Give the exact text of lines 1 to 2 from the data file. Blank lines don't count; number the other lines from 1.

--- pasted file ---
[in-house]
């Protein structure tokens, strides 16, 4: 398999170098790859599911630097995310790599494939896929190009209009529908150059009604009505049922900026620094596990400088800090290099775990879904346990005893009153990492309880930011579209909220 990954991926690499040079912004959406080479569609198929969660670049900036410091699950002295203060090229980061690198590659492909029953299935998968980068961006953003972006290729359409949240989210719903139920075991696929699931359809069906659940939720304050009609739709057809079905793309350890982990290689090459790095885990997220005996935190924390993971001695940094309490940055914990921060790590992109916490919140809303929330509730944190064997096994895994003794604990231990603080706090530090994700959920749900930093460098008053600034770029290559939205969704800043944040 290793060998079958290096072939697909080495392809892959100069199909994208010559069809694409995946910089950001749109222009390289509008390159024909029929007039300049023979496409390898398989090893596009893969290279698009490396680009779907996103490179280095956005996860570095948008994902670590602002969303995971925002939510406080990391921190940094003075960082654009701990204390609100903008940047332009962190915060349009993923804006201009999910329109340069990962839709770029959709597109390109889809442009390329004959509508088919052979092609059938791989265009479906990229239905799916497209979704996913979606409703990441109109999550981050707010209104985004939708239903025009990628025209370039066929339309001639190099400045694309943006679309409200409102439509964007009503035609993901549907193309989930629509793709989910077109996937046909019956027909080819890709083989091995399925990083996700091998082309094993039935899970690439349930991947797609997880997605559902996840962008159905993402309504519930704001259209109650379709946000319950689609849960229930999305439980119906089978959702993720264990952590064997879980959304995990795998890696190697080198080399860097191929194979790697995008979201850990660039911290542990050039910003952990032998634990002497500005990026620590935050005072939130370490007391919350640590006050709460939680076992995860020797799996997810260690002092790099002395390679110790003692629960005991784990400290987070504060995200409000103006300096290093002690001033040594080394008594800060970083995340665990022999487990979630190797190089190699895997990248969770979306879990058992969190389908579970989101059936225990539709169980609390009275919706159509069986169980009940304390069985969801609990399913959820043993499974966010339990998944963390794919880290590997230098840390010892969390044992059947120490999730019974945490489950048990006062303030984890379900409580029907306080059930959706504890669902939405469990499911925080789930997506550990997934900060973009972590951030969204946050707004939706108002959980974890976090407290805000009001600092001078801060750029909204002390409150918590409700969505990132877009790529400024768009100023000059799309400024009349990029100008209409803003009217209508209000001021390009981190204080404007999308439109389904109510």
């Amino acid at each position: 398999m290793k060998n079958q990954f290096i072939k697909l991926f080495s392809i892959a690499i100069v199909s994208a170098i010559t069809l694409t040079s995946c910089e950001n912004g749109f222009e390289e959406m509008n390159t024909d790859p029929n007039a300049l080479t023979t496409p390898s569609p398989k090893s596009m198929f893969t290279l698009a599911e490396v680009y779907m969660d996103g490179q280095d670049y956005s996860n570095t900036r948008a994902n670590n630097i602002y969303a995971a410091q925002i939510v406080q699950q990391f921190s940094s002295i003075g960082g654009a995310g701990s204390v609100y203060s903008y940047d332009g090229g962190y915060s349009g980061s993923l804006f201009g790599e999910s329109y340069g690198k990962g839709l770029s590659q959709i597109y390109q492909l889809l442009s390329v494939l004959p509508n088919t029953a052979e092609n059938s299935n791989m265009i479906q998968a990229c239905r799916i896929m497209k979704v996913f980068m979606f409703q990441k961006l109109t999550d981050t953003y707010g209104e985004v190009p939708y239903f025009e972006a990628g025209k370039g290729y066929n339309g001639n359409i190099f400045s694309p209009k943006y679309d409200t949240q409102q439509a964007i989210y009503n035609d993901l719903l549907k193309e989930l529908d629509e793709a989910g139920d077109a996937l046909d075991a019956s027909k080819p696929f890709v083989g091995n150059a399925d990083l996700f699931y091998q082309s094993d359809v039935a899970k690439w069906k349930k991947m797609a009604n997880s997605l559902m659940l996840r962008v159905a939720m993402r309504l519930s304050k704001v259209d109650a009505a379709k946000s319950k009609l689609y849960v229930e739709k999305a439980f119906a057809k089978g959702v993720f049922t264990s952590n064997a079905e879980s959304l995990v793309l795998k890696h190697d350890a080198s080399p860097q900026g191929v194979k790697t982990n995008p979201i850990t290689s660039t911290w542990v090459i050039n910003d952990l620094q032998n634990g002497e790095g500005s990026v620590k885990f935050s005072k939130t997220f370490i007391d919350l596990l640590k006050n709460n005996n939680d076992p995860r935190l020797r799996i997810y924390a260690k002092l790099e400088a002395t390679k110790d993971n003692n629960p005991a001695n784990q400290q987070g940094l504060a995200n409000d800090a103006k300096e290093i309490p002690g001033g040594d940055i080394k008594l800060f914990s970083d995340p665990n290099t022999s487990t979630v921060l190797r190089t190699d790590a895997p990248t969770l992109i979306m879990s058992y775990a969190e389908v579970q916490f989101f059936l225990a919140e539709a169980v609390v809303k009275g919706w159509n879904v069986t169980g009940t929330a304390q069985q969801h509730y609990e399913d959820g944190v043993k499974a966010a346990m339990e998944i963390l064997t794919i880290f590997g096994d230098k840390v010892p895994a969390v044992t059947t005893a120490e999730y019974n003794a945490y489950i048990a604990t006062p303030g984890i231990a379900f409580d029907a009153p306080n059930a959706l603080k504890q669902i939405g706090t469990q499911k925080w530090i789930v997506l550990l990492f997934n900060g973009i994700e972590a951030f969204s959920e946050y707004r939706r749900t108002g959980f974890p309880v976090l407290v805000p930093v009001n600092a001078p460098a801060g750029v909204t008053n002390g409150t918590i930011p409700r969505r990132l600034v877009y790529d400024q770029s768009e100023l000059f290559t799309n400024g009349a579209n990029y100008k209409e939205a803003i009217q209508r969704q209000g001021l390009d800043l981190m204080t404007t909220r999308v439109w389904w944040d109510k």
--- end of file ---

[in-house]
């Protein structure tokens, strides 16, 4: 398999170098790859599911630097995310790599494939896929190009209009529908150059009604009505049922900026620094596990400088800090290099775990879904346990005893009153990492309880930011579209909220 990954991926690499040079912004959406080479569609198929969660670049900036410091699950002295203060090229980061690198590659492909029953299935998968980068961006953003972006290729359409949240989210719903139920075991696929699931359809069906659940939720304050009609739709057809079905793309350890982990290689090459790095885990997220005996935190924390993971001695940094309490940055914990921060790590992109916490919140809303929330509730944190064997096994895994003794604990231990603080706090530090994700959920749900930093460098008053600034770029290559939205969704800043944040 290793060998079958290096072939697909080495392809892959100069199909994208010559069809694409995946910089950001749109222009390289509008390159024909029929007039300049023979496409390898398989090893596009893969290279698009490396680009779907996103490179280095956005996860570095948008994902670590602002969303995971925002939510406080990391921190940094003075960082654009701990204390609100903008940047332009962190915060349009993923804006201009999910329109340069990962839709770029959709597109390109889809442009390329004959509508088919052979092609059938791989265009479906990229239905799916497209979704996913979606409703990441109109999550981050707010209104985004939708239903025009990628025209370039066929339309001639190099400045694309943006679309409200409102439509964007009503035609993901549907193309989930629509793709989910077109996937046909019956027909080819890709083989091995399925990083996700091998082309094993039935899970690439349930991947797609997880997605559902996840962008159905993402309504519930704001259209109650379709946000319950689609849960229930999305439980119906089978959702993720264990952590064997879980959304995990795998890696190697080198080399860097191929194979790697995008979201850990660039911290542990050039910003952990032998634990002497500005990026620590935050005072939130370490007391919350640590006050709460939680076992995860020797799996997810260690002092790099002395390679110790003692629960005991784990400290987070504060995200409000103006300096290093002690001033040594080394008594800060970083995340665990022999487990979630190797190089190699895997990248969770979306879990058992969190389908579970989101059936225990539709169980609390009275919706159509069986169980009940304390069985969801609990399913959820043993499974966010339990998944963390794919880290590997230098840390010892969390044992059947120490999730019974945490489950048990006062303030984890379900409580029907306080059930959706504890669902939405469990499911925080789930997506550990997934900060973009972590951030969204946050707004939706108002959980974890976090407290805000009001600092001078801060750029909204002390409150918590409700969505990132877009790529400024768009100023000059799309400024009349990029100008209409803003009217209508209000001021390009981190204080404007999308439109389904109510």